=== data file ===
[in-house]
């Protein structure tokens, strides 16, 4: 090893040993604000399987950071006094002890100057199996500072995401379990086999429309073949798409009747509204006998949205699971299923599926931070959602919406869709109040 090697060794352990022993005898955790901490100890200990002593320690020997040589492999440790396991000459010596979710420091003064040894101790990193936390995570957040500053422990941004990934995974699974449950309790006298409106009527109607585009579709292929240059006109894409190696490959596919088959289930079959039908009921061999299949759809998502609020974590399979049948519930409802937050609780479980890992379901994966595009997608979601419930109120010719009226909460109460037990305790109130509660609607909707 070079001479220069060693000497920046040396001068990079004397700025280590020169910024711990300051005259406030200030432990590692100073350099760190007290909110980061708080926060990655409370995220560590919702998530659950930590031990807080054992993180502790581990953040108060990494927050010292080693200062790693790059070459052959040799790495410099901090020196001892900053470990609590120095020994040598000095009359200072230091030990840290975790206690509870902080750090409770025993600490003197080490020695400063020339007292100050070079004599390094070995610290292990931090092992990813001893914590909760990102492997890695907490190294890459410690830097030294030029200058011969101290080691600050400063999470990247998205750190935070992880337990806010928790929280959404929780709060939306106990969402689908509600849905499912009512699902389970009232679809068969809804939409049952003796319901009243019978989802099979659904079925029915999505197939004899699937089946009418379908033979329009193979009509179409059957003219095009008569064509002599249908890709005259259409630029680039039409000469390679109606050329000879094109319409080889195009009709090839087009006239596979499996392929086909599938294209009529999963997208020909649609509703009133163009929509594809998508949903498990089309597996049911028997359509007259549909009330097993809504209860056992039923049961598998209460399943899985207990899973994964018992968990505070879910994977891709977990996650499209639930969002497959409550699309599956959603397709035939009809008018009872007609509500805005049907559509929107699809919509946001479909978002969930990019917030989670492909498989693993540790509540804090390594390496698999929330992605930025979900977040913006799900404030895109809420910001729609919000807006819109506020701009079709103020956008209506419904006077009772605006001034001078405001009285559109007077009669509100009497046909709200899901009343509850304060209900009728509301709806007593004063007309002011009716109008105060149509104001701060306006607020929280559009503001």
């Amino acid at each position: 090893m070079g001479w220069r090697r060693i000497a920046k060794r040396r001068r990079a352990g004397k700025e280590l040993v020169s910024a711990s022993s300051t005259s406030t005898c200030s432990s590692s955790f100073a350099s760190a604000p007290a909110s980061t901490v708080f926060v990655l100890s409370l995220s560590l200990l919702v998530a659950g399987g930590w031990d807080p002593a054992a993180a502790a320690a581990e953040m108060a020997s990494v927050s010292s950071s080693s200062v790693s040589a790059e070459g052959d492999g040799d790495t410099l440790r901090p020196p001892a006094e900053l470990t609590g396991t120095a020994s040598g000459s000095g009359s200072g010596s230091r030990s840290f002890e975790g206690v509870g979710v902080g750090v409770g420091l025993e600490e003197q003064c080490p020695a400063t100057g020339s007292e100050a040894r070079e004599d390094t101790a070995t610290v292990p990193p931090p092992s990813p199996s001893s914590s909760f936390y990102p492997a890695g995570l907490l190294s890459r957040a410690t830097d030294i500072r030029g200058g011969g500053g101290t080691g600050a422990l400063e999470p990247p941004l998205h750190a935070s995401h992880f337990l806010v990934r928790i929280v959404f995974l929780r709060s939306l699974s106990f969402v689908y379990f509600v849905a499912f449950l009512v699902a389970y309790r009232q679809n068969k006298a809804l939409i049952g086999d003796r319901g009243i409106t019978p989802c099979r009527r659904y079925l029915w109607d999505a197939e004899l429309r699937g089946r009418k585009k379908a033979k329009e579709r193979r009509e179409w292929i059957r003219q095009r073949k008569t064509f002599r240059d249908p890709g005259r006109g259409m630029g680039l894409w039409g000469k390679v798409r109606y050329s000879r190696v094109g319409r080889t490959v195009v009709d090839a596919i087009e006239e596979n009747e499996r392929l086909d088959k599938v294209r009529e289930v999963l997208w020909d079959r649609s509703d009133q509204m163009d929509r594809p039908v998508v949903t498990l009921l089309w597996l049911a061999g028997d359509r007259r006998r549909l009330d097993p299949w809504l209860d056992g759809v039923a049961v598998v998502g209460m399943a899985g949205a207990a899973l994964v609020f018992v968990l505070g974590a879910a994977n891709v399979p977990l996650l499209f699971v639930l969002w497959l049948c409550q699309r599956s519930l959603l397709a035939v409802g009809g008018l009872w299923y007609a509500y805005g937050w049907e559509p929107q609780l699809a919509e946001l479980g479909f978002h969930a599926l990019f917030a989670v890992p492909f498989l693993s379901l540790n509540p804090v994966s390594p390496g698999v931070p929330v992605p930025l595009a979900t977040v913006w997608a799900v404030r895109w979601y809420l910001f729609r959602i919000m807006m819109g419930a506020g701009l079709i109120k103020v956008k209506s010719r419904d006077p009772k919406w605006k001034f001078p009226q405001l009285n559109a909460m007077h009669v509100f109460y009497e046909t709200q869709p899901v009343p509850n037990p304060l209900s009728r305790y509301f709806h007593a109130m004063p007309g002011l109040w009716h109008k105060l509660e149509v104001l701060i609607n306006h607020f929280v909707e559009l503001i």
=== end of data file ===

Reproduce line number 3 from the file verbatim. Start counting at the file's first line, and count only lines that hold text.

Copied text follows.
């Amino acid at each position: 090893m070079g001479w220069r090697r060693i000497a920046k060794r040396r001068r990079a352990g004397k700025e280590l040993v020169s910024a711990s022993s300051t005259s406030t005898c200030s432990s590692s955790f100073a350099s760190a604000p007290a909110s980061t901490v708080f926060v990655l100890s409370l995220s560590l200990l919702v998530a659950g399987g930590w031990d807080p002593a054992a993180a502790a320690a581990e953040m108060a020997s990494v927050s010292s950071s080693s200062v790693s040589a790059e070459g052959d492999g040799d790495t410099l440790r901090p020196p001892a006094e900053l470990t609590g396991t120095a020994s040598g000459s000095g009359s200072g010596s230091r030990s840290f002890e975790g206690v509870g979710v902080g750090v409770g420091l025993e600490e003197q003064c080490p020695a400063t100057g020339s007292e100050a040894r070079e004599d390094t101790a070995t610290v292990p990193p931090p092992s990813p199996s001893s914590s909760f936390y990102p492997a890695g995570l907490l190294s890459r957040a410690t830097d030294i500072r030029g200058g011969g500053g101290t080691g600050a422990l400063e999470p990247p941004l998205h750190a935070s995401h992880f337990l806010v990934r928790i929280v959404f995974l929780r709060s939306l699974s106990f969402v689908y379990f509600v849905a499912f449950l009512v699902a389970y309790r009232q679809n068969k006298a809804l939409i049952g086999d003796r319901g009243i409106t019978p989802c099979r009527r659904y079925l029915w109607d999505a197939e004899l429309r699937g089946r009418k585009k379908a033979k329009e579709r193979r009509e179409w292929i059957r003219q095009r073949k008569t064509f002599r240059d249908p890709g005259r006109g259409m630029g680039l894409w039409g000469k390679v798409r109606y050329s000879r190696v094109g319409r080889t490959v195009v009709d090839a596919i087009e006239e596979n009747e499996r392929l086909d088959k599938v294209r009529e289930v999963l997208w020909d079959r649609s509703d009133q509204m163009d929509r594809p039908v998508v949903t498990l009921l089309w597996l049911a061999g028997d359509r007259r006998r549909l009330d097993p299949w809504l209860d056992g759809v039923a049961v598998v998502g209460m399943a899985g949205a207990a899973l994964v609020f018992v968990l505070g974590a879910a994977n891709v399979p977990l996650l499209f699971v639930l969002w497959l049948c409550q699309r599956s519930l959603l397709a035939v409802g009809g008018l009872w299923y007609a509500y805005g937050w049907e559509p929107q609780l699809a919509e946001l479980g479909f978002h969930a599926l990019f917030a989670v890992p492909f498989l693993s379901l540790n509540p804090v994966s390594p390496g698999v931070p929330v992605p930025l595009a979900t977040v913006w997608a799900v404030r895109w979601y809420l910001f729609r959602i919000m807006m819109g419930a506020g701009l079709i109120k103020v956008k209506s010719r419904d006077p009772k919406w605006k001034f001078p009226q405001l009285n559109a909460m007077h009669v509100f109460y009497e046909t709200q869709p899901v009343p509850n037990p304060l209900s009728r305790y509301f709806h007593a109130m004063p007309g002011l109040w009716h109008k105060l509660e149509v104001l701060i609607n306006h607020f929280v909707e559009l503001i």